INSIGHT: Rallycross goes electric

Images courtesy of Nitro Rallycross

INSIGHT: Rallycross goes electric

Insights & Analysis

INSIGHT: Rallycross goes electric


As motorsport looks to a greener future, many series are looking to hybridization — Formula 1 and top-level sports car racing have been hybrid for some time, IndyCar’s about to follow suit, and NASCAR’s looking that way too.

Rallycross, however, is cutting out the hybrid middleman and going fully electric in 2022. World Rallycross is dipping its toes in the water by retrofitting the existing (and let’s be honest, ageing) cars of the last few years with electric drivetrain kits, while Nitro Rallycross is taking it a whole step further with an all-new, purpose-built car.

Nitro Rallycross is America’s newest top-level rallycross series, having debuted last year. This year it’ll expand beyond the borders of the United States with races in Canada, Saudi Arabia, Finland, Sweden, and the UK – which will host the season opener.

A bold calendar expansion so early in the life of the series is a big step, especially when the history of U.S.-based rallycross series can be described as “checkered” at best, but bringing in a groundbreaking new car this early is certainly a signal of huge intent.

The FC1-X (pictured above and top), developed by rallycross powerhouse Olsbergs MSE and electromobility specialists QEV Technologies, certainly ticks all the boxes when it comes to statistics: 0-60 in 1.5 seconds, a top speed of 180mph, and a power output equivalent to 1000hp. Those are all record numbers when it comes to the discipline, but while making the fastest, most powerful, most capable car was in the design brief, building an all-new electric car for a burgeoning race series was less about making a statement, and more about future-proofing the series from the off and taking what was deemed to be the only viable course of action.

“We need electric. Everyone, as a sport, as drivers, to be able to live on this, we need electric,” Kevin Eriksson, who’s father Andreas runs OMSE and has carried out much of the development work of the FC1-X behind the wheel, tells RACER. “There is no money anymore in anything ICE, unfortunately. We all love it but we’d rather do that with our own money when we want to have fun then do this to be able to live.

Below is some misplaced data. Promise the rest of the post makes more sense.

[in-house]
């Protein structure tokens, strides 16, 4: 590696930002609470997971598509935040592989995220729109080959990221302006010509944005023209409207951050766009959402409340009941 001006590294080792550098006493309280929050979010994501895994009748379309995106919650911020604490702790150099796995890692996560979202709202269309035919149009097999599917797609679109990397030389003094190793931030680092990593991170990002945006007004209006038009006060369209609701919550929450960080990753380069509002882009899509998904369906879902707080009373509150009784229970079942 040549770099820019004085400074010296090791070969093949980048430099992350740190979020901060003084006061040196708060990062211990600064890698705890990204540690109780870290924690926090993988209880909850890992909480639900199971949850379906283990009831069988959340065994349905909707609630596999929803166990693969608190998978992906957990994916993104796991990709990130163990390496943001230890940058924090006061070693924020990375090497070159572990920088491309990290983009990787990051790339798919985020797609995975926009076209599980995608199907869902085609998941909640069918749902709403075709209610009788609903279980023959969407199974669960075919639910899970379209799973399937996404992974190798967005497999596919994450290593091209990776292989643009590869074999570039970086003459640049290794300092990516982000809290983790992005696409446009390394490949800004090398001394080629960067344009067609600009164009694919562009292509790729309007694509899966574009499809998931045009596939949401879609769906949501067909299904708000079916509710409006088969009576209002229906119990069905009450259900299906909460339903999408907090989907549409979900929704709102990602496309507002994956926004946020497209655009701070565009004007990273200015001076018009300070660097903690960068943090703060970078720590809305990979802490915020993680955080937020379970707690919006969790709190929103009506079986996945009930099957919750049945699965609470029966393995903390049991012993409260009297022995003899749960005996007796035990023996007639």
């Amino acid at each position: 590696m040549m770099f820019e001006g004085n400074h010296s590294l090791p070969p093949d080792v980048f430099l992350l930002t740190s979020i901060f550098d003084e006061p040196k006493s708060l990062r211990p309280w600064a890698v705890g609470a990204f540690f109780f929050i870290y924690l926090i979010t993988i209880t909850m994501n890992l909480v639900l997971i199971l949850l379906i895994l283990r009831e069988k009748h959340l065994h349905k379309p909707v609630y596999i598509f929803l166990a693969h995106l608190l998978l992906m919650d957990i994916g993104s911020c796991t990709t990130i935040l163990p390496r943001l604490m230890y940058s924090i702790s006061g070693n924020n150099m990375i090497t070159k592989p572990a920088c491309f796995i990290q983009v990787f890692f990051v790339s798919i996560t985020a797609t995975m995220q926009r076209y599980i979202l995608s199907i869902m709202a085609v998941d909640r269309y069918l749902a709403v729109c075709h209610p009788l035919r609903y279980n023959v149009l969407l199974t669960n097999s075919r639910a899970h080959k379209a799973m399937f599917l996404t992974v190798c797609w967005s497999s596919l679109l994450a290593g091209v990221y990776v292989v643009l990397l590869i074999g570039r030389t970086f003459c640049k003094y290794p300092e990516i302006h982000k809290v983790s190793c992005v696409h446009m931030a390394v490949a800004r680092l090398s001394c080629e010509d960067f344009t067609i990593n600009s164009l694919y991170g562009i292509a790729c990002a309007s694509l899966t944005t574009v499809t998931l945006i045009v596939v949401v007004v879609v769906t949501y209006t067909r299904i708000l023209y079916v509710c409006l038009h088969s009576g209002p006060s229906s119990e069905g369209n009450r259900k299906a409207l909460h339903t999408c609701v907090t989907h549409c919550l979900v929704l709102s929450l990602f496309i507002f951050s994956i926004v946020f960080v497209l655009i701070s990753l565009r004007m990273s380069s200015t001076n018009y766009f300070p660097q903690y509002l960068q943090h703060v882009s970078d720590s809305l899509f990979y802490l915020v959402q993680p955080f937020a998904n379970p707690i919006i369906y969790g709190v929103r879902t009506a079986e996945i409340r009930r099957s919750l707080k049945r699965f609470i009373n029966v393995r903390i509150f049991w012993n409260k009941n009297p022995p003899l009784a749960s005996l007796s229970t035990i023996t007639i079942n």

“That’s the way the world is going, we see it everywhere. All the manufacturers are going electric and they are going SUV-style so I would say we have a good platform here for 10 years forward here, and probably even more.

“I think with the big changes we have seen since Tesla arrived, all the OEMs are on the back foot of the electric wave and they’re all trying to be quick to catch up. I think we are actually well in the game there, even before some manufacturers.”

But while Nitro Rallycross’ new electric category is very much forward-thinking, there is more than a nod to the past. The category itself will be called “Group E,” alluding to world rallying’s infamous Group B era, and Jenson Button, who will contest the series, says that the new car’s performance is reminiscent of the legendary stage monsters too.

“That’s what we want. We love seeing crazy stuff,” said the 2009 F1 champion. “That’s why we loved the Group B rally cars. Rallycross cars, they’re just nuts. A handful, but they’re nuts, and really good fun.”

Nitro Rallycross’ 2022-23 season will begin on June 18-19 at Lydden Hill, the site of the very first rallycross race back in 1967, and while these new electric cars will be the headline attraction, supercars — 600 horsepower machines with four-wheel-drive that are capable of launching to 60mph in 1.9 seconds — will remain on the undercard. For Eriksson, the battery-powered beasts won’t be a direct replacement either, at least not yet.

“I don’t really see it as a competitor to the supercar — I love the supercar,” he insists. “The supercar is a fairly old car if you look at the regulation when it was created. And this is an SUV — an SUV is slightly bigger, it’s electric … this is another element.

“We need to keep both. We need to keep the sound — supercars still have many years available to do cool stuff, but as drivers we need also something new after all these years and I think this is that.”